I really wish I could review these PS+ free games as they come out and make it a “thing”. But sometimes, it takes a bit longer to find the time to complete them. And sometimes, when you review a game too early, you can miss out on how it will ultimately makes you feel. And in the case of Stories: Path of Destinies by Spearhead Games, what started as elation ultimately turned to disappointment as the game betrayed the original concept that first drew me in.

Stories is an action adventure game with a “Choose Your own Adventure” style of decision making. The choices you make ultimately determine whether you live or, most likely, die. In fact, all choices lead to death except one. It’s up to the player to experiment with the choices, uncovering the truth in order to safely navigate the narrative and live to see the end. As a writer, there’s a lot to love about this. The idea that the story can’t be finished until you’ve gotten to the truth is very meta, and resonated with me. The game is also pretty funny, most of it being what I’d consider “Dad humor”. It’s full of goofy puns referring to popular memes and pop culture references. It’s silly, but endearing, especially since there’s only one voice actor between the narrator and all the characters. It comes off as a father reading a bedtime story, one that the child is allowed to navigate. I even really liked the gameplay, a rhythm based swash-buckling combo system reminiscent of the Arkham games. All in all, nothing revolutionary, but solid. Each time I played through, I learned something new, something I could use moving forward in pursuit of the ending that awaited me. I didn’t care about the repetition because, for a while, it didn’t feel like repetition. It felt like I was getting closer…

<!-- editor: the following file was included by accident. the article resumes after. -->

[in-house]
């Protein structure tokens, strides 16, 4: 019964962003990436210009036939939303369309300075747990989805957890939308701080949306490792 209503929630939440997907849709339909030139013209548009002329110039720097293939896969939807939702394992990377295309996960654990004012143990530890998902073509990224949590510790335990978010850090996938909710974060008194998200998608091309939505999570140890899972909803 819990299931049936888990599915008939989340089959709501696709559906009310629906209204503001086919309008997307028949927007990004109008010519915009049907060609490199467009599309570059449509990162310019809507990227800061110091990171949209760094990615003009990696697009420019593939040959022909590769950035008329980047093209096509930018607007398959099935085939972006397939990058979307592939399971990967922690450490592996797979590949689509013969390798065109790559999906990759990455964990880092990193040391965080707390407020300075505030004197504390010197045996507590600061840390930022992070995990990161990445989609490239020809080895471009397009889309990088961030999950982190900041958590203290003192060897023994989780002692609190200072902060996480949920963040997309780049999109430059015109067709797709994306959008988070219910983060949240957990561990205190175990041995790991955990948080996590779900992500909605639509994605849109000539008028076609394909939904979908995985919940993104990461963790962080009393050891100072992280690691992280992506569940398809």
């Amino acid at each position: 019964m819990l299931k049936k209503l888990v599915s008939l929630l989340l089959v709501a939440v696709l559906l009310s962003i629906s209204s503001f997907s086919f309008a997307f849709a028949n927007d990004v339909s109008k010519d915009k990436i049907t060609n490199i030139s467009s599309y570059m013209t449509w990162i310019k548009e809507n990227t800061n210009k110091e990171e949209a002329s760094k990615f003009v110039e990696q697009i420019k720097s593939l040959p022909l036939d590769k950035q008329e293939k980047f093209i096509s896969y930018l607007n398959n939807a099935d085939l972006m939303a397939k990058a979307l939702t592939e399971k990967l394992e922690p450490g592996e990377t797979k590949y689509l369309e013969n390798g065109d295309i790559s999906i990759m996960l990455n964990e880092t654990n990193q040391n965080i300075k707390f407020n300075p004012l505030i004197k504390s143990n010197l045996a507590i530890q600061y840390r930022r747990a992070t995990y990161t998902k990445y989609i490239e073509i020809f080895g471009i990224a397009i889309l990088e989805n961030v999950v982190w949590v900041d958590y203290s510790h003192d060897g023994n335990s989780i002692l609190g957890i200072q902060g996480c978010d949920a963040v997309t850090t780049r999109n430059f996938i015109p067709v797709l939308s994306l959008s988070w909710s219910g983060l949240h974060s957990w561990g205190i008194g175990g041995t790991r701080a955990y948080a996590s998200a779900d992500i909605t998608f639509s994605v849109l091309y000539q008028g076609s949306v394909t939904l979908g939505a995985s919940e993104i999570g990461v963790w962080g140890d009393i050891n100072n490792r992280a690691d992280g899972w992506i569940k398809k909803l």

But then I relearned the same fact four times in a row. I’d played every level to death, my weapons long since enhanced to their max. What started out exciting became an incredible slog, as one wrong choice meant a doomed path, which meant another hour of gameplay, growing staler with each playthrough. Gameplay should be a reward, not a threat. Maybe you’re interested in seeing all the endings, and I get that. But after enough playthroughs, the battles were no longer exciting. I wasn’t trying new things anymore; I was rushing to conclude the game. And when I found myself skipping the same cut scenes over and over because I was tired of them, I realized the game had lost the thing I liked the most about it.

But I might have gotten past this if I hadn’t reached the end only to find that the clues I found and choices I made were suddenly meaningless. See, to reach the true ending, the game breaks its own rules. For example, throughout the game I’d learn certain things: this weapon corrupts the wielder, that another character is a liar, so on and so forth. I’d see these proven repeatedly, and immediately lose if I guessed that the holder of the weapon was too strong to be corrupted, or that the lying character, well, wasn’t lying. But once I got to the true ending, I had to make choices identical to those that had gotten me killed before, and this one time they worked out. Ultimately, winning the game is about making a guess that makes no sense in context. And that seems like a betrayal of the premise.

(In addition to all this, I thought the ending itself was unearned blahness that didn’t conclude the story in a satisfactory manner, making all my choices and frustrations for naught. So, there’s also that.)

Ultimately, I really want to recommend Stories for that first half I played of it. It was that good, that funny, that charming and inviting. But in the end, whether it was being crushed by the weight of its own premise, or ultimately not being able to deliver, I couldn’t recommend this game to anyone unless they got it like I did: free.